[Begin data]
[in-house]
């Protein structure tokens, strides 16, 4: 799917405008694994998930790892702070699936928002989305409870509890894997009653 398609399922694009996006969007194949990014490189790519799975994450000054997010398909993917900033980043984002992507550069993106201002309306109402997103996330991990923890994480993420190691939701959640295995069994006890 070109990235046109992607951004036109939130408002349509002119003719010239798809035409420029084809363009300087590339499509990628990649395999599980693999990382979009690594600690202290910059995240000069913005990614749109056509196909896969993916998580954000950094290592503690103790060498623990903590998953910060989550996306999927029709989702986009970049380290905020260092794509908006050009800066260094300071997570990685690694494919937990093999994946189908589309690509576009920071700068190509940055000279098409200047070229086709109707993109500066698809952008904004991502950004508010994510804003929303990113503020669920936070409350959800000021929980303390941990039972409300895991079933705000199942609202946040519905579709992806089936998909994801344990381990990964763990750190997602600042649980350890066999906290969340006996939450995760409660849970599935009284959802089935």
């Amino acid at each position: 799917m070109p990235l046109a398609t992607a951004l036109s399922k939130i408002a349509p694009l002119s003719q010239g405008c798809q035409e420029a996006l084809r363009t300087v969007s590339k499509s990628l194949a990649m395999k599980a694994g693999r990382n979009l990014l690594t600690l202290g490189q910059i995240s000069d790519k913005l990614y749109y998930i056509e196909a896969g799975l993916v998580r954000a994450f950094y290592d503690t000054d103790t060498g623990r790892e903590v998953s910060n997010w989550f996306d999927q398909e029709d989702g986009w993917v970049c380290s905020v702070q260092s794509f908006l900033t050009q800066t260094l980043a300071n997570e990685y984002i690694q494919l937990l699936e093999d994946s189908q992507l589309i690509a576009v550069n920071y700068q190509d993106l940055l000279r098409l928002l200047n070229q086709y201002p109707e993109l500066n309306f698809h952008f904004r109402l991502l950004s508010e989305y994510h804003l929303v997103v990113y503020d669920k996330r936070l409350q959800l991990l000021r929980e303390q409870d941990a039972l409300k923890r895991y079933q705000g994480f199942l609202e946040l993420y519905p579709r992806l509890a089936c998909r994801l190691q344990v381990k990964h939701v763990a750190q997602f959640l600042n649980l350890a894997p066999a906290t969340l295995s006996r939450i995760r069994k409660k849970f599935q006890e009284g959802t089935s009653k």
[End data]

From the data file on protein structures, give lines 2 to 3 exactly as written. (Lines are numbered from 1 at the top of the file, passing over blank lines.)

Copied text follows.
């Protein structure tokens, strides 16, 4: 799917405008694994998930790892702070699936928002989305409870509890894997009653 398609399922694009996006969007194949990014490189790519799975994450000054997010398909993917900033980043984002992507550069993106201002309306109402997103996330991990923890994480993420190691939701959640295995069994006890 070109990235046109992607951004036109939130408002349509002119003719010239798809035409420029084809363009300087590339499509990628990649395999599980693999990382979009690594600690202290910059995240000069913005990614749109056509196909896969993916998580954000950094290592503690103790060498623990903590998953910060989550996306999927029709989702986009970049380290905020260092794509908006050009800066260094300071997570990685690694494919937990093999994946189908589309690509576009920071700068190509940055000279098409200047070229086709109707993109500066698809952008904004991502950004508010994510804003929303990113503020669920936070409350959800000021929980303390941990039972409300895991079933705000199942609202946040519905579709992806089936998909994801344990381990990964763990750190997602600042649980350890066999906290969340006996939450995760409660849970599935009284959802089935």
């Amino acid at each position: 799917m070109p990235l046109a398609t992607a951004l036109s399922k939130i408002a349509p694009l002119s003719q010239g405008c798809q035409e420029a996006l084809r363009t300087v969007s590339k499509s990628l194949a990649m395999k599980a694994g693999r990382n979009l990014l690594t600690l202290g490189q910059i995240s000069d790519k913005l990614y749109y998930i056509e196909a896969g799975l993916v998580r954000a994450f950094y290592d503690t000054d103790t060498g623990r790892e903590v998953s910060n997010w989550f996306d999927q398909e029709d989702g986009w993917v970049c380290s905020v702070q260092s794509f908006l900033t050009q800066t260094l980043a300071n997570e990685y984002i690694q494919l937990l699936e093999d994946s189908q992507l589309i690509a576009v550069n920071y700068q190509d993106l940055l000279r098409l928002l200047n070229q086709y201002p109707e993109l500066n309306f698809h952008f904004r109402l991502l950004s508010e989305y994510h804003l929303v997103v990113y503020d669920k996330r936070l409350q959800l991990l000021r929980e303390q409870d941990a039972l409300k923890r895991y079933q705000g994480f199942l609202e946040l993420y519905p579709r992806l509890a089936c998909r994801l190691q344990v381990k990964h939701v763990a750190q997602f959640l600042n649980l350890a894997p066999a906290t969340l295995s006996r939450i995760r069994k409660k849970f599935q006890e009284g959802t089935s009653k």